There’s a lovely song in the musical Camelot, where Lancelot sings to Guennifar that he could never leave her in Summer (Your hair streaked with sun-light,Your lips red as flame, Your face with a lustre that puts gold to shame!), nor in Autumn (I’ve seen how you sparkle, When fall nips the air. I know you in autumn, And I must be there.), nor in Winter (running merrily through the snow? Or on a wintry evening when you catch the fire’s glow?) nor, inevitably, in Springtime (If ever I would leave you, How could it be in spring-time? Knowing how in spring I’m bewitched by you so?). Lancelot concludes:

Oh, no! not in spring-time!
Summer, winter or fall!
No, never could I leave you at all!

Which is a long-winded way (have I any other?) of saying that there is no bad time to get to know your landbase. But, today, I’m going to make a case for Autumn.

Here in my landbase, the magical MidAtlantic, Summer can be a pretty brutal month to be outside. If you live here long enough, you can kind of get acclimated to the heat/humidity/bugs. During Victorian times, British civil servants posted to Columbia’s District used to get extra pay for the tropical conditions, just as did those posted to equatorial stations. But Summer is the season most likely to make us chuckle that the only problem with nature religions is nature.

Winter, too, can be a difficult month for those of us who want to be outside. It’s cold, grey, often snowy or icy, and, even when there’s a thaw, Winter in D.C. can be muddy, posing the risk of broken hips or ankles for old women.

And, so, that leaves Spring and Autumn. My advice: go outside in Autumn. You can see the fruits, the results, the growth of everything and you can watch it die. Often, at this time of year, mist will wrap the land, making it unmistakably clear how magic everything is. And, developing a relationship with the land in Autumn will set you up perfectly to go outside again in Spring and see if you can find the same plant and watch it come alive. To go outside in Spring and see what that same patch of Earth does when the Sun begins to energize it. To go outside in Spring and see how that same liminal patch of pond-edge or river-bank or swamp-land slips slowly from brown to green.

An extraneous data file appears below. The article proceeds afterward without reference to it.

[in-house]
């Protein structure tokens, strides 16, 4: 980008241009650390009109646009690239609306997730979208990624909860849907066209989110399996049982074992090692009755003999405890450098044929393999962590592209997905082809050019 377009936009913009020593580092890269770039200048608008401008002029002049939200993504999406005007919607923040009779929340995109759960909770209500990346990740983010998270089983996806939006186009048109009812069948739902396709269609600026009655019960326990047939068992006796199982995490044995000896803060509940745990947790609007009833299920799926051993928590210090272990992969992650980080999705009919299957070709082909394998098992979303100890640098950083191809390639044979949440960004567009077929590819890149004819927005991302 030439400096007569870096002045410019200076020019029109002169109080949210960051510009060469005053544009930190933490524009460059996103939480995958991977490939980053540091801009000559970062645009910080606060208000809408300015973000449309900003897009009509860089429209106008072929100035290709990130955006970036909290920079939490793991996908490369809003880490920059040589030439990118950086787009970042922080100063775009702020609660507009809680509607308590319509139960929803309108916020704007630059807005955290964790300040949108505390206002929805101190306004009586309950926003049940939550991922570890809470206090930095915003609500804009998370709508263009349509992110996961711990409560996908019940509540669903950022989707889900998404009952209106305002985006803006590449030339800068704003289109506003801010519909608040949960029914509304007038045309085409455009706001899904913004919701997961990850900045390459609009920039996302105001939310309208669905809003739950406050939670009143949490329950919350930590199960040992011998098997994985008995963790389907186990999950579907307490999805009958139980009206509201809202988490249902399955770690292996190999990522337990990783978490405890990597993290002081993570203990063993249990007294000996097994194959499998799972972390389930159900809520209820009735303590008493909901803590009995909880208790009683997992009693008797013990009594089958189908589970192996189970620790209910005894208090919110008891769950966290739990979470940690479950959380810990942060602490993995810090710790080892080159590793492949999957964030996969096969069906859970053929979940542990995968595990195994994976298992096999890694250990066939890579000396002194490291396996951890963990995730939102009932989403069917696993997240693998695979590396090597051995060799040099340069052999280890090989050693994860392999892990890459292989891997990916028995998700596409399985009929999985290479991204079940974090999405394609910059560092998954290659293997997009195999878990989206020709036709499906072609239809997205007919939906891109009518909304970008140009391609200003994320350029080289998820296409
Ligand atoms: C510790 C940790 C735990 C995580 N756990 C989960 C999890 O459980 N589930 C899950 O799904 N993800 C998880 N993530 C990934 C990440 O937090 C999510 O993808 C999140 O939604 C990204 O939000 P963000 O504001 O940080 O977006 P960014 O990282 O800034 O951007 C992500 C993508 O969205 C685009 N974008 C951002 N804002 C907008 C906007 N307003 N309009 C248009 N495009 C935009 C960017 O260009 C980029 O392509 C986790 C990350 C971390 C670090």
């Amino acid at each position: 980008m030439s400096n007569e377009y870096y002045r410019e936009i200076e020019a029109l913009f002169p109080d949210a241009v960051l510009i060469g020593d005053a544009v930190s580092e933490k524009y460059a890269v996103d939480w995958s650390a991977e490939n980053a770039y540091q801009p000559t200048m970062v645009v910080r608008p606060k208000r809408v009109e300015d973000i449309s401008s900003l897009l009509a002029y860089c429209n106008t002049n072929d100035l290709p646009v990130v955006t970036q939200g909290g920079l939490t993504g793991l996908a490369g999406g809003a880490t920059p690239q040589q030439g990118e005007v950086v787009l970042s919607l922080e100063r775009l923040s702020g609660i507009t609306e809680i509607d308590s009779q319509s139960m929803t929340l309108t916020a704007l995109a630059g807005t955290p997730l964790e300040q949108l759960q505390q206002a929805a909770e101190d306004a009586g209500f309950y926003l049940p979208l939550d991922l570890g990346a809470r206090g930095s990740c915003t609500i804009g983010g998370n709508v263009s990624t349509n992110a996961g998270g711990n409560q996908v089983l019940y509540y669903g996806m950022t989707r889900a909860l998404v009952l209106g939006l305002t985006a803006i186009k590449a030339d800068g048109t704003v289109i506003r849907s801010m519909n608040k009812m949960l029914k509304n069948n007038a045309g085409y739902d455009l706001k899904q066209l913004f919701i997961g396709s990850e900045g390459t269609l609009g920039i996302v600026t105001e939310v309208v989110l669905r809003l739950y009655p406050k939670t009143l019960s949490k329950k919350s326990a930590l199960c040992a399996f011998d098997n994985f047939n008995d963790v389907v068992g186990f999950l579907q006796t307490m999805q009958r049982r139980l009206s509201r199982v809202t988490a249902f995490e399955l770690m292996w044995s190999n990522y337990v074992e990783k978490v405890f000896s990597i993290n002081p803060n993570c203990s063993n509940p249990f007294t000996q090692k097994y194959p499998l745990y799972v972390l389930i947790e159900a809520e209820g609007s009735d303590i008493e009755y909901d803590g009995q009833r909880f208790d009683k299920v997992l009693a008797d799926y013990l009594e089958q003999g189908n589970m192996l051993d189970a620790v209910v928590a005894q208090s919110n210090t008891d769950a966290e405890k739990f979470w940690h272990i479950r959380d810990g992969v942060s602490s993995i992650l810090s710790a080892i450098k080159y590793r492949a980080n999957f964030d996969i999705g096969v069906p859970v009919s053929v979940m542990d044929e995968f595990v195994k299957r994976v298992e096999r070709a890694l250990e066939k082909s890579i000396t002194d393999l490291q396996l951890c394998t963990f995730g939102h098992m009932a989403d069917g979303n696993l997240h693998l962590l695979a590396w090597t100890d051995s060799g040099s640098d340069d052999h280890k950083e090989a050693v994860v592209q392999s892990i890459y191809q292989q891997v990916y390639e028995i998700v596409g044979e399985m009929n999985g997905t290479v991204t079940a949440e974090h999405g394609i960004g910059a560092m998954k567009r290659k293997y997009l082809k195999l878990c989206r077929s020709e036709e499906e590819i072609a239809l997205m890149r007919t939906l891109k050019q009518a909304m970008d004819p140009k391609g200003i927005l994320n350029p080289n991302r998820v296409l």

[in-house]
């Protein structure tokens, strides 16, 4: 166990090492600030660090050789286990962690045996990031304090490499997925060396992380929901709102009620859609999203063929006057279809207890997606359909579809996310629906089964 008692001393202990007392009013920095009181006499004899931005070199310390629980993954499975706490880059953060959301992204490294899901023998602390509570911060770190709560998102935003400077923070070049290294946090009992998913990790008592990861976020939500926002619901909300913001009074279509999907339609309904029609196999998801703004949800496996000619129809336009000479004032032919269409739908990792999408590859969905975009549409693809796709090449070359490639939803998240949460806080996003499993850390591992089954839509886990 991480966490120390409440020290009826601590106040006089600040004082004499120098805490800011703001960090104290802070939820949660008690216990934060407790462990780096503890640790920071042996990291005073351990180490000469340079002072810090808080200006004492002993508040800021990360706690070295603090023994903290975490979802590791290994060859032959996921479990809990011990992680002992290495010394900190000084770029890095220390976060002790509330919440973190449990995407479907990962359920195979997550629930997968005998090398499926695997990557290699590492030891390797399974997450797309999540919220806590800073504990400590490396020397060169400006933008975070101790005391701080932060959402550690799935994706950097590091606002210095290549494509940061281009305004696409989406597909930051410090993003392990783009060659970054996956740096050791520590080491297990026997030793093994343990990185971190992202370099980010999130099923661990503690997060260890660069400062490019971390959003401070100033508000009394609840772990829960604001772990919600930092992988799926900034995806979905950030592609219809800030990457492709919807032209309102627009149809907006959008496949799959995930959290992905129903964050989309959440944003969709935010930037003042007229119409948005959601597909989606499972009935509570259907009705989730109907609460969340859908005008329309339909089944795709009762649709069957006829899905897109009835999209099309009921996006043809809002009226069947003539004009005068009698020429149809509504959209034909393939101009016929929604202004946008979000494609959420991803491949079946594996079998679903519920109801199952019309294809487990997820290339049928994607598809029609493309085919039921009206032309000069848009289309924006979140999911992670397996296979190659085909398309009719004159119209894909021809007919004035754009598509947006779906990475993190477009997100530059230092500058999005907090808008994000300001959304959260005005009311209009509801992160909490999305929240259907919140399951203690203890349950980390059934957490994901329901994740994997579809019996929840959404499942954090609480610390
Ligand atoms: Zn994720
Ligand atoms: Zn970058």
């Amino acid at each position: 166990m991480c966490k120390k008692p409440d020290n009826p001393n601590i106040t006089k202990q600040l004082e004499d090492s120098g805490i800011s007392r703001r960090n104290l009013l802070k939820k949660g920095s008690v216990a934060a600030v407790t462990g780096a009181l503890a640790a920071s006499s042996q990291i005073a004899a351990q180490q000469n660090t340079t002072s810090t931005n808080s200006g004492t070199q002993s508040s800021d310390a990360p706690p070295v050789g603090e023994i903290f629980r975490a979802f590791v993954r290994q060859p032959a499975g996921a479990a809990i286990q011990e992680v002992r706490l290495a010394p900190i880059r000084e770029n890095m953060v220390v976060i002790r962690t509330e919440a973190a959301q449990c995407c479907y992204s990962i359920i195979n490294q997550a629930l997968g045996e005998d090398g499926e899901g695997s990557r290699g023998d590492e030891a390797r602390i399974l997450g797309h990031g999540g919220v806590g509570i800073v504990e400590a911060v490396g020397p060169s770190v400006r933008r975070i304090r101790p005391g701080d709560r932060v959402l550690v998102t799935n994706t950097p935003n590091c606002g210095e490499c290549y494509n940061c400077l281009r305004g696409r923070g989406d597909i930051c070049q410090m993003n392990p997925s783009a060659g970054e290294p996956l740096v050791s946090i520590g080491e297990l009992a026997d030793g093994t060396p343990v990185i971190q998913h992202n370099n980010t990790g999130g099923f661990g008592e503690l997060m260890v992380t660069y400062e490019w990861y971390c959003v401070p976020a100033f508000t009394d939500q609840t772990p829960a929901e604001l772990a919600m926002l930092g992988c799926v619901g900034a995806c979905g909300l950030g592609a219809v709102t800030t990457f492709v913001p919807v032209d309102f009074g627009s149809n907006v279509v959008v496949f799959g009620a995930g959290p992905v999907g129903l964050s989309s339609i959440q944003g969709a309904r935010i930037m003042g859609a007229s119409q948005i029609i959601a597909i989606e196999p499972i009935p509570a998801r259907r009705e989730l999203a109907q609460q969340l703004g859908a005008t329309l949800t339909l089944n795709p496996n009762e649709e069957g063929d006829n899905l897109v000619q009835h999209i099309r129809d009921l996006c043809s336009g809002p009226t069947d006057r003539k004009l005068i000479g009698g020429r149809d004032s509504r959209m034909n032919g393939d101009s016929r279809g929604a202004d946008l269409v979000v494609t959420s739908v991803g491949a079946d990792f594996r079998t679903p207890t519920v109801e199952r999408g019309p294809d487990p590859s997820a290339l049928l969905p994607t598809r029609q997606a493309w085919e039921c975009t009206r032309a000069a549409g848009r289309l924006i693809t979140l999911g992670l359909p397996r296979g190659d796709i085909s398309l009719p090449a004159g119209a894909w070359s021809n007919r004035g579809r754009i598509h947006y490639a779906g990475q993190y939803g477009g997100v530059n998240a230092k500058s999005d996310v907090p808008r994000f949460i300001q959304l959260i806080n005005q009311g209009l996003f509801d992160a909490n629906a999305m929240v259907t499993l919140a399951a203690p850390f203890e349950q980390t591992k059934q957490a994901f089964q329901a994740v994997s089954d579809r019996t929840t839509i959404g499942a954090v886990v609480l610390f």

Whether you are a new Pagan, just looking to being a magical relationship to your landbase, or an experienced old Witch, looking, here, while the veils are thin, to renew you connection to the Earth, go out and see the Earth sparkle, when Fall nips the air. If you’ve seen it in Autumn, then you must be there.

2 responses to “Landbase

  1. I’m visiting your landbase on business for the next few days, National Harbor to be exact. Having read often here of the joy you take in the Potomac, I walked down from the hotel to the river this afternoon. At first it was soul numbing. Nothing but concrete, steel, chain stores, generic restaurants, and noise. Worse, the river itself was effectively walled off by railings and massively quarried blocks of stone. So I turned around, and walked past my starting place, away from the developement. The path lost its pavement; I trod on river sand and gravel. The earlier sounds faded. Wind lapped water set a continuo for cricket thredony as ripieni. Periodic jet engine obbligato reminded me that in the wild I was not, but new growth was colonizing land that had clearly been bulldozed in the recent past, a promise that given time, all could be reclaimed. A glance back at the overly manicured plantings of exotic species previously passed failed to impress as much. Another ariel sound, this time a landing fanfare from the lead goose of a flock was my cue to go back. The prior noises returned. I missed the river. On a whim, I stepped over the barrier and made a careful way down the rocks until I could hear the lapping again. Very nice, but a little alto for a proper continuo. Or so I thought at first. The river’s basso line is pitched much lower than audible, on a frequency marked twice daily in ebb and flood. And the stone upon which I stood, The wavering lines of its structure spoke a name to me: Gneiss. Quick google — precisely Potomac Gneiss. The irony amused me, and I left refreshed,.

  2. plucky,

    I’m so glad you got to meet the real river. If you can get away to Teddy Roosevelt Island, you can see her even better. Enjoy your visit.

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